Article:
Lahiri takes slim lead in BILT Open
Unlike Rahil Gangjee's diligent jottings, Anirban Lahiri is comparatively laid back. As per the programme chalked out by their mental trainer, Pradeep Aggarwal, the two are advised to give vent to feelings in writing after every round. Once the rants and raves are captured in print, the aim is to start the next day with a level head.other Updated: Oct 29, 2010 23:04 IST
Unlike Rahil Gangjee's diligent jottings, Anirban Lahiri is comparatively laid back. As per the programme chalked out by their mental trainer, Pradeep Aggarwal, the two are advised to give vent to feelings in writing after every round. Once the rants and raves are captured in print, the aim is to start the next day with a level head. Gangjee, who is going through the PGA Tour Q-School, has filled up almost two-and-a-half notebooks, but Lahiri is still halfway into his second. Irrespective of the past, the exercise will gain momentum on Friday evening, as it is imperative he lets out the ire.
At nine-under 207, Lahiri would be going into the final day of BILT Open at the Karnataka Golf Association course with a solitary stroke lead over Amardip Sinh Malik, but giving away shots at various junctures caused the early three-stroke lead to shrink.
A stroke behind Malik after Thursday, it was a picture-perfect start with a birdie on the opening hole. The campaign gained momentum on the 5th as Lahiri saved another shot while Malik double-bogeyed to allow the former to go ahead by three. Problems started after making the turn with consecutive bogeys on the 10th and 11th leaving Lahiri befuddled.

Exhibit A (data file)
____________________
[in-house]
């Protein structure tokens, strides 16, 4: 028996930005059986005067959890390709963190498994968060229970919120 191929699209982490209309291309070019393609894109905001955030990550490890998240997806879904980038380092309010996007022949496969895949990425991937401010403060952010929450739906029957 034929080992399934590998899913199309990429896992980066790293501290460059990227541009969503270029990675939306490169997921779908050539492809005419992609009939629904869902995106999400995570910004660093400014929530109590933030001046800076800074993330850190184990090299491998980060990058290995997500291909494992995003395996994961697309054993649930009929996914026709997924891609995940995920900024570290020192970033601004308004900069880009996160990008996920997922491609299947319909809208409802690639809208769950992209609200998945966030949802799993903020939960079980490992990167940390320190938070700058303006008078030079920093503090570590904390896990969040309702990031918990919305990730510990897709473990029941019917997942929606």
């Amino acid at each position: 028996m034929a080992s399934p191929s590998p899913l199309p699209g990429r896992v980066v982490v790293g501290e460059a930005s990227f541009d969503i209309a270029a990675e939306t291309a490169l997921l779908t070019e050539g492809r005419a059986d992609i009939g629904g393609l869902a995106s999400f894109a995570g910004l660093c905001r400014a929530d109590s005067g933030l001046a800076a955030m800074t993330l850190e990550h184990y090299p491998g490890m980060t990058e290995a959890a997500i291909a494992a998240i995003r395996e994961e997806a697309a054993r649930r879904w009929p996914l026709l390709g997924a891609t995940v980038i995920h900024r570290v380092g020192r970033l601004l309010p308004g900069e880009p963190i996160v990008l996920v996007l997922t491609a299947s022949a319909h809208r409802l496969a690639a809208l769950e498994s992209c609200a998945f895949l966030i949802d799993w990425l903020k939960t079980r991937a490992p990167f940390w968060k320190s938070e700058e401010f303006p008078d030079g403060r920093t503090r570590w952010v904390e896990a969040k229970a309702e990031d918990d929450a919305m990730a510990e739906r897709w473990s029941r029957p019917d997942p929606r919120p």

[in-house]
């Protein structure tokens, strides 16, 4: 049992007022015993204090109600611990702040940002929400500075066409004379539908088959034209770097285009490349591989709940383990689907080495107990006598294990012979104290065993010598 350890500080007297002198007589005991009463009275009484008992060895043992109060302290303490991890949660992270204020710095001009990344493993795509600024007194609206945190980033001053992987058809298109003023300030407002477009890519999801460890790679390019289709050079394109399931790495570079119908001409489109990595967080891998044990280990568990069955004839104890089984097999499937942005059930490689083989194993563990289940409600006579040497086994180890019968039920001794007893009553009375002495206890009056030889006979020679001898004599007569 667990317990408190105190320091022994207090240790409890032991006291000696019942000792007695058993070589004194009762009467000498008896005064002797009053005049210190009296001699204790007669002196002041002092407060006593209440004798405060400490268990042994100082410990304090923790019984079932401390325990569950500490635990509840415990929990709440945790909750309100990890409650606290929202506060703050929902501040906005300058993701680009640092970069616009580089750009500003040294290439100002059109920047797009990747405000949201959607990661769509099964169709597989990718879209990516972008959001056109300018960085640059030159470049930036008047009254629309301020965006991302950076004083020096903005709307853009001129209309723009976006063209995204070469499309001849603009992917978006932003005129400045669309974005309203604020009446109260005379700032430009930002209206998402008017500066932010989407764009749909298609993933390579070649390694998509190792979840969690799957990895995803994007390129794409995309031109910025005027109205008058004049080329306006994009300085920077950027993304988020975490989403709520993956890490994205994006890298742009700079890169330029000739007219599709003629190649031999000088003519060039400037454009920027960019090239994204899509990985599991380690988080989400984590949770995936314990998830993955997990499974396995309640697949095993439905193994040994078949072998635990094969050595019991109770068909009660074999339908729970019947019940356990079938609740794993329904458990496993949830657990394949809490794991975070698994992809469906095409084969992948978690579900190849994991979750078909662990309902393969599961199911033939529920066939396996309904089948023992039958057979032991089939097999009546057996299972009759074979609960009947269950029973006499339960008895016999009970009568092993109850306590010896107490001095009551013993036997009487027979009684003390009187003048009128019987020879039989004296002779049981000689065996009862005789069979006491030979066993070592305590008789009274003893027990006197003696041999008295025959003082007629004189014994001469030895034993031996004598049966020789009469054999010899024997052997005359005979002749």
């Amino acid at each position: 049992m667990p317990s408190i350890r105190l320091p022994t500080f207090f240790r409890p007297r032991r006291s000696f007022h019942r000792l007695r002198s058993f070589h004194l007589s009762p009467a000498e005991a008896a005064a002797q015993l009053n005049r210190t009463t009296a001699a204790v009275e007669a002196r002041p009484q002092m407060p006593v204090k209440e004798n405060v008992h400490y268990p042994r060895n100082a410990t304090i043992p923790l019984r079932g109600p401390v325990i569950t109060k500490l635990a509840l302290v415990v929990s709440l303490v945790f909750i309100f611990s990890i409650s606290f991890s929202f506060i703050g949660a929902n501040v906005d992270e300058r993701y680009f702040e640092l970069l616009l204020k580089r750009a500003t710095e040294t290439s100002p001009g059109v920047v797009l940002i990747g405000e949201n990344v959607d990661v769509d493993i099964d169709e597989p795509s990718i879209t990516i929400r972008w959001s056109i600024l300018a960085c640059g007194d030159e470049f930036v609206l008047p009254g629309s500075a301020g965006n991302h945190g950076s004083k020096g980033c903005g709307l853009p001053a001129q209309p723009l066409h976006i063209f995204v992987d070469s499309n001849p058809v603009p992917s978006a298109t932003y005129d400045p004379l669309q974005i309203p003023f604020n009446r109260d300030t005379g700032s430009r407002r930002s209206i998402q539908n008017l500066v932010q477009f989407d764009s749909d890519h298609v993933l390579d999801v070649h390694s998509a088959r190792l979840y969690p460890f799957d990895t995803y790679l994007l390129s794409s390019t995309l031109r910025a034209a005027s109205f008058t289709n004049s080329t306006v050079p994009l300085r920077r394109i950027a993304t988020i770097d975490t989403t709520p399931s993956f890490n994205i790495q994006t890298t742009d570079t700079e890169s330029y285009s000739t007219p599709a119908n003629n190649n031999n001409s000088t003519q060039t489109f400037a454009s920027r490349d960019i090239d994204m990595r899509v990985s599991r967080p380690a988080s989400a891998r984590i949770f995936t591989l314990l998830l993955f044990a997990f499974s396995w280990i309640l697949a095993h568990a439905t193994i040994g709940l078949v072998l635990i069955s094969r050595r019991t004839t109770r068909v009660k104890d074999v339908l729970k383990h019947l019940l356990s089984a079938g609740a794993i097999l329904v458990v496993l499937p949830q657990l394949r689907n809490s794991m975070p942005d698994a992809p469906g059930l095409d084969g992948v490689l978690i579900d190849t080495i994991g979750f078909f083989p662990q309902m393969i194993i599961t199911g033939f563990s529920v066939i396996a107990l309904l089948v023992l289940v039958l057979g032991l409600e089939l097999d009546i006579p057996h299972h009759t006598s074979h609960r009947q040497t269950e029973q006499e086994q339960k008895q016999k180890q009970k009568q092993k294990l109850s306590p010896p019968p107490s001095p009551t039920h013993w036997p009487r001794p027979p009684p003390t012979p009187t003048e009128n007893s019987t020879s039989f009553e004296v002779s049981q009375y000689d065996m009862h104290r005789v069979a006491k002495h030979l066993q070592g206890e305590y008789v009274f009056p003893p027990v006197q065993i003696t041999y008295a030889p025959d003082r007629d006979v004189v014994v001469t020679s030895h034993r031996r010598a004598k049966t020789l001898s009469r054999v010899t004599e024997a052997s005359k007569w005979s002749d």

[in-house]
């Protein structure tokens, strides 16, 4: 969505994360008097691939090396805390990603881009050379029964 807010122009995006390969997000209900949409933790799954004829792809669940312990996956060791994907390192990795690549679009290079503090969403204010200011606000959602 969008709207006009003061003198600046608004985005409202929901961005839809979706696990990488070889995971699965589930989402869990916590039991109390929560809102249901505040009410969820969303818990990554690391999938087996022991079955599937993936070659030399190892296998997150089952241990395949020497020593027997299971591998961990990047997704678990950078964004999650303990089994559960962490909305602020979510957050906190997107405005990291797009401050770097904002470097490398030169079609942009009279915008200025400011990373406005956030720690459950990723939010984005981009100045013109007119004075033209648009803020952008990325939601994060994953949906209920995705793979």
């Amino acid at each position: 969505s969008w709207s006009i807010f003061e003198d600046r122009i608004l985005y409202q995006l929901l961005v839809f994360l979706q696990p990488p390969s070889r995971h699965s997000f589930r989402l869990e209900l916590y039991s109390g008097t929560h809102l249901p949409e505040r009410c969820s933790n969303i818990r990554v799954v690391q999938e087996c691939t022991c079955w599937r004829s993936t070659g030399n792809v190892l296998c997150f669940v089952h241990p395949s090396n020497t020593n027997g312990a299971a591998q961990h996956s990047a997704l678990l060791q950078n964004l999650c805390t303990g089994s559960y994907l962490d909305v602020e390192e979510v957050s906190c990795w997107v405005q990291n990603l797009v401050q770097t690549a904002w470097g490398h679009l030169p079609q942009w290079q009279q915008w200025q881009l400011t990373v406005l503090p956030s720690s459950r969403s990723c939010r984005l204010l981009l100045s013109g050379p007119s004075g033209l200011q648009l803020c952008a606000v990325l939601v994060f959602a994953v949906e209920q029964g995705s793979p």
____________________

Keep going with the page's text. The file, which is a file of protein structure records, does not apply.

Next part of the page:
"Historically, the back nine is the stretch where I score the most, today was a bit surprising," he said.
There was no respite from the roller coaster ride as after picking up shots on the 12th and 15th, Lahiri missed a close putt to fumble on the final hole. Disappointment was writ large on the unshaven face, but falling back on his training to draw positives from any situation, he said.
"It's good because there is no room for defence and I'll have to be on the offensive."
The birdies were there to be taken, but Amardip Malik's unresponsive putter stood in the way. For all his efforts through the day, Malik had just one birdie to show but it was credible that he did not fall to pieces after the double bogey.
"Had it been the old times, post the double, I would have gone for the flag all the time, pulled out stupid clubs and, in the process, fallen apart. Today, I told myself the double wasn't my fault (problems started after mud got stuck under the ball) and carried on to enjoy the experience of playing in the leader-group," he said. Malik has withstood the initial phase of the weekend challenge and he is confident that the newfound temperament will pass the test.